Zora Neale Hurston and her impact on the Harlem Renaissance

Zora Neale Hurston and her impact on the Harlem Renaissance
Zora Neale Hurston and her impact on the Harlem Renaissance

The Influence of Zora Neale Hurst on and by The Harlem Renaissance

" Nothing ever made is the same thing to more than one person.

That is natural . There is no single face in nature because every eye that looks upon, it sees it from it?s own angle. So every man?s spice box seasons his own food."

The Harlem Renaissance, a flowering of literature (and to a lesser extent, other arts) in New York City during the 1920?s and 1930?s, has long been considered to be the high point in African American writing. It probably had it?s foundation in the works of W.E.B. DuBois, influential editor of The Crisis from 1910 to 1934. DuBois believed that an educated Black elite should lead Blacks to liberation. He also believed that Blacks could not achieve social equality by emulating white ideals, and that equality could only be achieved by teaching Black racial pride with an emphasis on an African cultural heritage (Huggins 3). The Harlem Renaissance was also set into motion by the Great Migration , the movement of Southern Blacks to the North (Bontemps 2).Although the Renaissance was not a school , not did the writers associated with it share a common purpose, they still shared a common bond : they dealt with life from a Black perspective. Among the major writers who are usually viewed as part of the Harlem Renaissance are Countee Cullen , Rudolph Fisher , James Weldon Johnson, Claude McKay, Langston Hughes, and Zora Neale Hurston (Kellner 14).

Zora Neale Hurston is probably the most popular female author of the era, and her work is the most widely known, including her most popular book ? Their eyes were watching God (1937). Zora Neale Hurston was born on January 7, 1891 in Nostaluga, Alabama., and grew up in Eatonville, Florida. The daughter of John Hurston, a preacher and a carpenter, and Lucy Potts Hurston, a seamstress Hurston attended Howard University while working as a manicurist, and later graduating from Barnard College in 1928. In 1925 she went to New York City drawn by the circle of creative black artists, and she began writing fiction. Annie Nathan Myer the founder of Barnard College gave a scholarship to Hurston, and she began her study of anthropolgy at Barnard under Franz Boaz , and also studying with Ruth Benedict and Gladys Reichmond (Kellner 46). Wirh the help of Boaz, and Elise Clews Parsons, Hurston was able to win a six- month grant that she used to collect African American folklore.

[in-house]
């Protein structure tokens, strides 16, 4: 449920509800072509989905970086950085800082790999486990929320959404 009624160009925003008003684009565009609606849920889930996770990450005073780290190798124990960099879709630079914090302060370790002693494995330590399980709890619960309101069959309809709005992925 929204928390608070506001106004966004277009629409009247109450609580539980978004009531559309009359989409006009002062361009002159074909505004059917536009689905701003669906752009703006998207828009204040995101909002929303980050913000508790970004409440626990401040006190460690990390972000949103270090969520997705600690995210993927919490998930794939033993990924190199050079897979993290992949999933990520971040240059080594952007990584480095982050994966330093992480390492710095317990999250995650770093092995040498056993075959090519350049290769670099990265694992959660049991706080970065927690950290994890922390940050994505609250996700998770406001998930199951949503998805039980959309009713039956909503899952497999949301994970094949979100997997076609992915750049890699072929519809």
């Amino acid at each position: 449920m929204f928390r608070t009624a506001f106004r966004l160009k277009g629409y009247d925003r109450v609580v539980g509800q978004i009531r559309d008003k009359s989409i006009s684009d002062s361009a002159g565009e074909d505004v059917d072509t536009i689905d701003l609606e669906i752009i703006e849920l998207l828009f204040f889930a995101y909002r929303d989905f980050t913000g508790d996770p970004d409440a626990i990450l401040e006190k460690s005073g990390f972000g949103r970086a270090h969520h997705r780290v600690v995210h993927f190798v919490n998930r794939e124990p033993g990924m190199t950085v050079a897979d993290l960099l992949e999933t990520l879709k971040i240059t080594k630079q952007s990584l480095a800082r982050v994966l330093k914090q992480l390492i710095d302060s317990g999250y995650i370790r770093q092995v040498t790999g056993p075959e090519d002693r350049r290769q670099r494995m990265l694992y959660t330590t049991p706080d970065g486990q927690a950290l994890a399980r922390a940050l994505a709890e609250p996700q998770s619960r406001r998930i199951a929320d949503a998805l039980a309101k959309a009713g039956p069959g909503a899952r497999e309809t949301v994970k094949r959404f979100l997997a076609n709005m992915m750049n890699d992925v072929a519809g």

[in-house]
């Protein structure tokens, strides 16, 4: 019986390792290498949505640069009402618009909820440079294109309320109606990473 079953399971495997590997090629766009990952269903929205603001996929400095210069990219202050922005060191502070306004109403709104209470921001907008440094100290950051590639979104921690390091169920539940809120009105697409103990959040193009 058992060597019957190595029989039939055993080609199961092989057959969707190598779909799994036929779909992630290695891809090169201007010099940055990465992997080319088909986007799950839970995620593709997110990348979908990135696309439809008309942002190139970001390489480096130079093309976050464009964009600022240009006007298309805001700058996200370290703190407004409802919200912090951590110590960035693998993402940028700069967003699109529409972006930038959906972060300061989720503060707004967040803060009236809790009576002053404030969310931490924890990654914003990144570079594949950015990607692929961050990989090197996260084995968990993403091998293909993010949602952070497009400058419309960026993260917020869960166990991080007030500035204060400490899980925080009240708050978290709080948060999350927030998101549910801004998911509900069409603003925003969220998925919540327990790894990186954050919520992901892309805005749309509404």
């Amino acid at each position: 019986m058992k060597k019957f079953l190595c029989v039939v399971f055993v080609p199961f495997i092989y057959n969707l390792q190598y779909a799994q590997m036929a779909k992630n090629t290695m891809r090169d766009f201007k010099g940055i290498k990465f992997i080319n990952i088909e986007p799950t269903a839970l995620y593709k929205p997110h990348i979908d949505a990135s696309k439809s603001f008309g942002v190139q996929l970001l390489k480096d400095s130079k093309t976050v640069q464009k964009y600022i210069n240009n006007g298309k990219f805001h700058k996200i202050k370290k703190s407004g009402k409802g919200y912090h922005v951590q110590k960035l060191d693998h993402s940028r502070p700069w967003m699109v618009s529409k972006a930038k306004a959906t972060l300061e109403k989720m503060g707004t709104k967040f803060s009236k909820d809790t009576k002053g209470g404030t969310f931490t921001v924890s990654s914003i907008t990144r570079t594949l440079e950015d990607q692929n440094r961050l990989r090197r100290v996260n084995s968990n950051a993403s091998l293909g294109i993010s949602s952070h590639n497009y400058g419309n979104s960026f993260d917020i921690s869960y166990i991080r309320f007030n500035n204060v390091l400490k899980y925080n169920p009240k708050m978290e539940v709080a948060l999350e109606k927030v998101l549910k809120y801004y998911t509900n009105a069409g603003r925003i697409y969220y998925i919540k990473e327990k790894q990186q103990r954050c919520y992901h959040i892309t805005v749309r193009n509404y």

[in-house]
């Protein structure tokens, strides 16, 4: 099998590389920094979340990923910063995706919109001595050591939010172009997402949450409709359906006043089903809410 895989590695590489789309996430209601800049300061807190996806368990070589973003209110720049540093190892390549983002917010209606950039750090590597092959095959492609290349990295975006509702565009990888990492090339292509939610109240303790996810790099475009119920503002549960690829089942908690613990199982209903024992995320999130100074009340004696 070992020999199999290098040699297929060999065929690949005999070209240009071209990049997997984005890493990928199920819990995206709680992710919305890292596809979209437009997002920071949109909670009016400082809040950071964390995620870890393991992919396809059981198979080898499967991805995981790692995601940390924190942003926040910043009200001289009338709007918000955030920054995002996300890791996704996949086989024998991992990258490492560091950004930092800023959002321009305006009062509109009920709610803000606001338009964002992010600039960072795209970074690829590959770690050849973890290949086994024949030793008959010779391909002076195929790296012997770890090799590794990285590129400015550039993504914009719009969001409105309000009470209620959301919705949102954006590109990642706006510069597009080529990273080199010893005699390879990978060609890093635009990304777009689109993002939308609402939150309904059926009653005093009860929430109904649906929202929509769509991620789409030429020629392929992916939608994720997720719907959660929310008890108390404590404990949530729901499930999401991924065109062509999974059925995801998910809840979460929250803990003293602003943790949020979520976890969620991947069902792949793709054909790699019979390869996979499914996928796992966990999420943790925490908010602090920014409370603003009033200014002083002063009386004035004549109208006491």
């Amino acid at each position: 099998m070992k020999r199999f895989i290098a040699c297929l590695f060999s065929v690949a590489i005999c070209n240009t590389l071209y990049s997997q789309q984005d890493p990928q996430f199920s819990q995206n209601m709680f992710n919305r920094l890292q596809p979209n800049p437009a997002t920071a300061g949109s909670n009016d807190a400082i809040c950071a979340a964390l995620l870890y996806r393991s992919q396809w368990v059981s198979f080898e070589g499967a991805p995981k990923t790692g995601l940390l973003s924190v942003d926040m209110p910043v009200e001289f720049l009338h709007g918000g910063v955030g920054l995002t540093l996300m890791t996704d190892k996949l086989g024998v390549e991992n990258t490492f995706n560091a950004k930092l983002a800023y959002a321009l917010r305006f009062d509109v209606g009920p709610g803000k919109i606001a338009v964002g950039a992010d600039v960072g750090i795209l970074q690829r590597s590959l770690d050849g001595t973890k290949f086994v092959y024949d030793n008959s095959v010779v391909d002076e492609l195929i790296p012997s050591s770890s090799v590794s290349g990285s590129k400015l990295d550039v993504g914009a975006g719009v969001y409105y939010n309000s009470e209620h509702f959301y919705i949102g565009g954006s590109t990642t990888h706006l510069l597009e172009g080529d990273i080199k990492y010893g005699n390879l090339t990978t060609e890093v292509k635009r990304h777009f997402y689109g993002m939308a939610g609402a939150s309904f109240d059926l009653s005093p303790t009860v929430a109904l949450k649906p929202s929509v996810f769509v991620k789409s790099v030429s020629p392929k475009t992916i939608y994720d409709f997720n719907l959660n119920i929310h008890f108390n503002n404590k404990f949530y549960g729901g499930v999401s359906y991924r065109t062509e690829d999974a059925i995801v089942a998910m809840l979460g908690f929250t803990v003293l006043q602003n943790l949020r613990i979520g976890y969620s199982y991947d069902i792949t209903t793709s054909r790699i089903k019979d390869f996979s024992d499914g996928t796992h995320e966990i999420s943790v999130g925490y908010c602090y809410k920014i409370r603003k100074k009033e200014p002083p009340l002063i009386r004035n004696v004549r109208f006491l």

While studying at Barnard Hurston also worked as an amnuensis for Fannie Hurst, a Jewish woman and writer, who later wrote Imitation of Life (1933) , about a black woman passing as white. ("Passing was a theme used by many female writers in the Harlem Renaissance).Once Fannie Hurst and Zora Neale Hurston were having lunch together in a New York restaurant, and Hurst identif so real and human that it is impossible not to. Zora Neale Hurston had the rare power to write fiction that is timeless and vibrant : The relationships , the glory, the trauma, the heartbreak, and the sadness, the romance and the elation (Walker 12). All of these things sear into your consciousness and electrify the mind. Zora Neale Hurston?s works have enriched the lives of many people of the past and present , and will continue to for many years to come.Zora Neale Hurston usage of romance, and tragedy , and family all contain a universal theme that extend across all racial cultural barriers.

Zora Neale Hurston , and her works had a great impact on not only the Harlem Renaissance but on the face of American Literature as well. Her contributions to the Harlem Renaissance were made not only through solo efforts but on collaborations on stories with other famous Renaissance writers such as Langston Hughes and Rudolph Fisher. Zora Neale Hurston should not just be credited as a black female author, but she should be recognized as an American author, and one of our greatest. Whose story shall be told far and wide for many , many years to come.

Zora Neale Hurston and her impact on the Harlem Renaissance 8.7 of 10 on the basis of 4428 Review.